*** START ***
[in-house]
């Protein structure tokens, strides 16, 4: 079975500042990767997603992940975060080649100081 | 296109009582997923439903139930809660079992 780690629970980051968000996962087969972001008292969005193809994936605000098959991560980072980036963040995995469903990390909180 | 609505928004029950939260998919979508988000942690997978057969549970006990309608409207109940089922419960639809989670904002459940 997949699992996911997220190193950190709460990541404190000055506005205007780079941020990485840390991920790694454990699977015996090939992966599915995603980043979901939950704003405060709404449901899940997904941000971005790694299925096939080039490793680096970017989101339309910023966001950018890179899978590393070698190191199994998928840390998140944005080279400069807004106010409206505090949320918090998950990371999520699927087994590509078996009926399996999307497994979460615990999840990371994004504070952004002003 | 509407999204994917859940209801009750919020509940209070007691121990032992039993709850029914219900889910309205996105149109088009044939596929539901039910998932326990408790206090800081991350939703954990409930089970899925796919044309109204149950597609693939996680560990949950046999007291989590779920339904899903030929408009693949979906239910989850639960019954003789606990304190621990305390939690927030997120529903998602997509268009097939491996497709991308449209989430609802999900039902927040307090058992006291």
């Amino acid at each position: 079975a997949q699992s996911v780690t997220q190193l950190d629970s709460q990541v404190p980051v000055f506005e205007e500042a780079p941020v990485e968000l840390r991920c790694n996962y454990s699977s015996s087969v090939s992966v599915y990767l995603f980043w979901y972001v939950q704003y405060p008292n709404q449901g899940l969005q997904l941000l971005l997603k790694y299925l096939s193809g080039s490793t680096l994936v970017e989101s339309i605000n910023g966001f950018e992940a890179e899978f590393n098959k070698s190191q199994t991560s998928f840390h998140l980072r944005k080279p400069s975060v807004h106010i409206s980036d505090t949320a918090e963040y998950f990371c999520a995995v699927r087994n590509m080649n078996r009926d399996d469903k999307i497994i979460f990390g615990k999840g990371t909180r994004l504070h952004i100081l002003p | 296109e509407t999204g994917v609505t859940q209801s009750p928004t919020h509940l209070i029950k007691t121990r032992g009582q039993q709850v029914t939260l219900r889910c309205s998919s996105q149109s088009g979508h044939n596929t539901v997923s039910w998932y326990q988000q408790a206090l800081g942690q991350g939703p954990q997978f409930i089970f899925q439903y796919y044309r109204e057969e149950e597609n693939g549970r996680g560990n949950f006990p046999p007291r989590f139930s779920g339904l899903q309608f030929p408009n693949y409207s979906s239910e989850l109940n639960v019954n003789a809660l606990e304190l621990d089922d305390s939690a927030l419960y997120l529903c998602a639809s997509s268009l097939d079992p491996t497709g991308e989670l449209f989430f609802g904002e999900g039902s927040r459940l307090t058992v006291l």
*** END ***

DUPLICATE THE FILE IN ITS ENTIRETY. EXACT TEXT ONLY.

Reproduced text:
[in-house]
């Protein structure tokens, strides 16, 4: 079975500042990767997603992940975060080649100081 | 296109009582997923439903139930809660079992 780690629970980051968000996962087969972001008292969005193809994936605000098959991560980072980036963040995995469903990390909180 | 609505928004029950939260998919979508988000942690997978057969549970006990309608409207109940089922419960639809989670904002459940 997949699992996911997220190193950190709460990541404190000055506005205007780079941020990485840390991920790694454990699977015996090939992966599915995603980043979901939950704003405060709404449901899940997904941000971005790694299925096939080039490793680096970017989101339309910023966001950018890179899978590393070698190191199994998928840390998140944005080279400069807004106010409206505090949320918090998950990371999520699927087994590509078996009926399996999307497994979460615990999840990371994004504070952004002003 | 509407999204994917859940209801009750919020509940209070007691121990032992039993709850029914219900889910309205996105149109088009044939596929539901039910998932326990408790206090800081991350939703954990409930089970899925796919044309109204149950597609693939996680560990949950046999007291989590779920339904899903030929408009693949979906239910989850639960019954003789606990304190621990305390939690927030997120529903998602997509268009097939491996497709991308449209989430609802999900039902927040307090058992006291």
């Amino acid at each position: 079975a997949q699992s996911v780690t997220q190193l950190d629970s709460q990541v404190p980051v000055f506005e205007e500042a780079p941020v990485e968000l840390r991920c790694n996962y454990s699977s015996s087969v090939s992966v599915y990767l995603f980043w979901y972001v939950q704003y405060p008292n709404q449901g899940l969005q997904l941000l971005l997603k790694y299925l096939s193809g080039s490793t680096l994936v970017e989101s339309i605000n910023g966001f950018e992940a890179e899978f590393n098959k070698s190191q199994t991560s998928f840390h998140l980072r944005k080279p400069s975060v807004h106010i409206s980036d505090t949320a918090e963040y998950f990371c999520a995995v699927r087994n590509m080649n078996r009926d399996d469903k999307i497994i979460f990390g615990k999840g990371t909180r994004l504070h952004i100081l002003p | 296109e509407t999204g994917v609505t859940q209801s009750p928004t919020h509940l209070i029950k007691t121990r032992g009582q039993q709850v029914t939260l219900r889910c309205s998919s996105q149109s088009g979508h044939n596929t539901v997923s039910w998932y326990q988000q408790a206090l800081g942690q991350g939703p954990q997978f409930i089970f899925q439903y796919y044309r109204e057969e149950e597609n693939g549970r996680g560990n949950f006990p046999p007291r989590f139930s779920g339904l899903q309608f030929p408009n693949y409207s979906s239910e989850l109940n639960v019954n003789a809660l606990e304190l621990d089922d305390s939690a927030l419960y997120l529903c998602a639809s997509s268009l097939d079992p491996t497709g991308e989670l449209f989430f609802g904002e999900g039902s927040r459940l307090t058992v006291l």